• Start the day by crossing the river Minho and climbing steadily uphill. On your way, you’ll pass through Gonzar, Romanesque Church of Santa María, Castromaior, and the Galician Cemetery in Ligonde. In Eirexe, you’ll find a Romanesque portal of the church, featuring a sculpture of Daniel and animals, as well as a statue of Santiago de Peregrino. Arrive in Palas de Rei at 565 m for the night.
      Meals: Breakfast
      Hiking: 24.2 km / 15 miles
      Accommodation: Hotel or guesthouse

      Stamping pilgrim passport
    • Today the Camino continues slightly downhill, passing the village of Casanova and the charming village of Leboreiro. Once you reach Melide, stop for lunch at one of the many traditional restaurants. Continue walking along a forest track and cross several streams until you reach the village of Boente and its church of Santiago. Soon you’ll be in the medieval village of Ribadiso, and then finally Arzua.
      Meals: Breakfast
      Hiking: 29 km / 18 miles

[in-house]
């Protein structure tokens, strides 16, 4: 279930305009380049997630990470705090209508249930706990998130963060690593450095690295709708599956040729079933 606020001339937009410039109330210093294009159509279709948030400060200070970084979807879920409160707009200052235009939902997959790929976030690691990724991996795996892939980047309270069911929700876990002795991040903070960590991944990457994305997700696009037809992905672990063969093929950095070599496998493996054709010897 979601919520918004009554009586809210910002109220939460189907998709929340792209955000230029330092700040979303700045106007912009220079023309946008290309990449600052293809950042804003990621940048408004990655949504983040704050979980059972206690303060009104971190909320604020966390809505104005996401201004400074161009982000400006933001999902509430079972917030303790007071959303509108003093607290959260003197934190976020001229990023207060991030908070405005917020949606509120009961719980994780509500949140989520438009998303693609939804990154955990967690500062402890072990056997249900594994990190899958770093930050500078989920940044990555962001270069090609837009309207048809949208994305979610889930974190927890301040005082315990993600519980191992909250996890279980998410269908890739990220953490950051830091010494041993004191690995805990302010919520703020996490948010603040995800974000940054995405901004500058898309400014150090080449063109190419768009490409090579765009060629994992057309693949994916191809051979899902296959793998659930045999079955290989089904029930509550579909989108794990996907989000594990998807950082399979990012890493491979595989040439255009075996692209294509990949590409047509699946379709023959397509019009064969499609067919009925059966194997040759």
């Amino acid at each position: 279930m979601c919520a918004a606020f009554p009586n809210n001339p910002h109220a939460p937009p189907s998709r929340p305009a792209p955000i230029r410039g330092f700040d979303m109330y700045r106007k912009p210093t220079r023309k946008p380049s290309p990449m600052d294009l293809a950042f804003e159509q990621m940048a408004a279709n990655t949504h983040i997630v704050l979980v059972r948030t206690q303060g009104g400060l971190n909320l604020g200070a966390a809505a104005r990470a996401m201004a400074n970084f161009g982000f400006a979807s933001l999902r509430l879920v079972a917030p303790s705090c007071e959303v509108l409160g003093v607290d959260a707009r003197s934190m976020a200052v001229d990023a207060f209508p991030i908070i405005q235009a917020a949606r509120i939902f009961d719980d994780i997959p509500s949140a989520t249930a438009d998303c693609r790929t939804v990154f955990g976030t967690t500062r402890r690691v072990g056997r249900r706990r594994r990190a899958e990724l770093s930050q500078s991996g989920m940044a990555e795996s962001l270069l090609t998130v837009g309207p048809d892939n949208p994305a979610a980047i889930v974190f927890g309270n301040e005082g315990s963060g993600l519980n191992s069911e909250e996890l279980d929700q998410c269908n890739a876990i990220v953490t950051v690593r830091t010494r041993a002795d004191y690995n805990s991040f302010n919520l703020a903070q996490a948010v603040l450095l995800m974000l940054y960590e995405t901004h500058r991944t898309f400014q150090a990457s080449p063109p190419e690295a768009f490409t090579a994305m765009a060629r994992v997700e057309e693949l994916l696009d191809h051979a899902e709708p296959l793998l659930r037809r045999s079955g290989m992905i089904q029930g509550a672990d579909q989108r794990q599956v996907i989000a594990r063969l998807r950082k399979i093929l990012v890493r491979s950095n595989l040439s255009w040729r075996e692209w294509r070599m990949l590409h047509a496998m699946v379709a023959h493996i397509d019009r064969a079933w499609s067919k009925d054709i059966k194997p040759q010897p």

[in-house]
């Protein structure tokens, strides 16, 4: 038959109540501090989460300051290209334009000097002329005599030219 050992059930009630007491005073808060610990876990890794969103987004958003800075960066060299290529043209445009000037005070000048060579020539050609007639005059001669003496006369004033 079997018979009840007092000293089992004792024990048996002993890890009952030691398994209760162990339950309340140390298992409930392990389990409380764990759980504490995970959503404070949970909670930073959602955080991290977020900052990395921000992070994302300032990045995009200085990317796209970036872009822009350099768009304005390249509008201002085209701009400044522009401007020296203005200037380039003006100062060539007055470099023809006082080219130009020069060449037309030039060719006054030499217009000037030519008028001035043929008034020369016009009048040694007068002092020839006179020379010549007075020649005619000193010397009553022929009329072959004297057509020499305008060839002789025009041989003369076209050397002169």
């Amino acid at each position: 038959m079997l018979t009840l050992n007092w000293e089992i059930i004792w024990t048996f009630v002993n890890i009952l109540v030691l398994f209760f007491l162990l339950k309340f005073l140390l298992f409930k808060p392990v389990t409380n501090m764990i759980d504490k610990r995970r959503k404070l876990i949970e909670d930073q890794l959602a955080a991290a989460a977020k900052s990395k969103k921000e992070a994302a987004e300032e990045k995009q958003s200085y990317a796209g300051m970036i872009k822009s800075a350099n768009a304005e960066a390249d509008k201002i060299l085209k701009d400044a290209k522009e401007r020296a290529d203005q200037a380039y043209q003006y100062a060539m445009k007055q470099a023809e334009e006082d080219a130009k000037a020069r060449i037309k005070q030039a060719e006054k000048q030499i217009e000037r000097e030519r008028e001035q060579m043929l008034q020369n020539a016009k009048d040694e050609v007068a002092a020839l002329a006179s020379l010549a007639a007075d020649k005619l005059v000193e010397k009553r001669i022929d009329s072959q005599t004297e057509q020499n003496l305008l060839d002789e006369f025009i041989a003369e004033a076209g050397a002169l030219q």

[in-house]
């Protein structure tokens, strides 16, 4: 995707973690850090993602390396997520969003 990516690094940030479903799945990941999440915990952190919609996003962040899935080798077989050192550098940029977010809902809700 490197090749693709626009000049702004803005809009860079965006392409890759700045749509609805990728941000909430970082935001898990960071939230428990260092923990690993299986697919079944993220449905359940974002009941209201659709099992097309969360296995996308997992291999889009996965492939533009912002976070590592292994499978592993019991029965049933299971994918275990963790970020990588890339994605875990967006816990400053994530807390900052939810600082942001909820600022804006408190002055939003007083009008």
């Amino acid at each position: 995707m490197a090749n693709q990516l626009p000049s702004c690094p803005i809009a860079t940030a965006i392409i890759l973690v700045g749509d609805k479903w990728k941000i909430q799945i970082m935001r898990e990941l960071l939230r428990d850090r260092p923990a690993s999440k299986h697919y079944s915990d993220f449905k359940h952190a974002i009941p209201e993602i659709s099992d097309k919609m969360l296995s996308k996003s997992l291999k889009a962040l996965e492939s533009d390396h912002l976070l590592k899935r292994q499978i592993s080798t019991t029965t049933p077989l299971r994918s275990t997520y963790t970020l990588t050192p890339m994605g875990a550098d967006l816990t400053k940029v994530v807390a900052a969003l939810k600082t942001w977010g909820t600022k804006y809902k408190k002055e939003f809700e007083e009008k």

Accommodation: Hotel or guesthouse
      Note: There’s an option of splitting this day into two.

      Hiking couple along the Camino
    • Today you’re passing through woods, along streams and through sleepy villages. Take your time and visit the chapel of Santa Irena and marvel at its unique statues of Santiago. The rest of the way to Rua-O Pino is on a quiet country road. Rua at 310 m is one of the less-crowded stopping points before Santiago de Compostela.
      Meals: Breakfast
      Hiking: 17.5 km / 10.9 miles
      Accommodation: Hotel or guesthouse

      Arzua town on a river
    • You’re nearly there! The next stage is Lavacolla, where pilgrims traditionally washed in the river before reaching Santiago de Compostela. The tall eucalyptus trees line your way to Monte del Gozo (Mount of Joy) at 368m). From here, you can see your goal—the Cathedral of Santiago! After a descent into the city, you’ll be able to witness this UNESCO World Heritage Site up-close. Marvel at the architecture and relish the wonderful atmosphere in this cultural and spiritual mecca.
      Meals: Breakfast
      Hiking: 20.5 km / 12.7 miles
      Accommodation: Hotel or guesthouse

      Santiago de Compostela city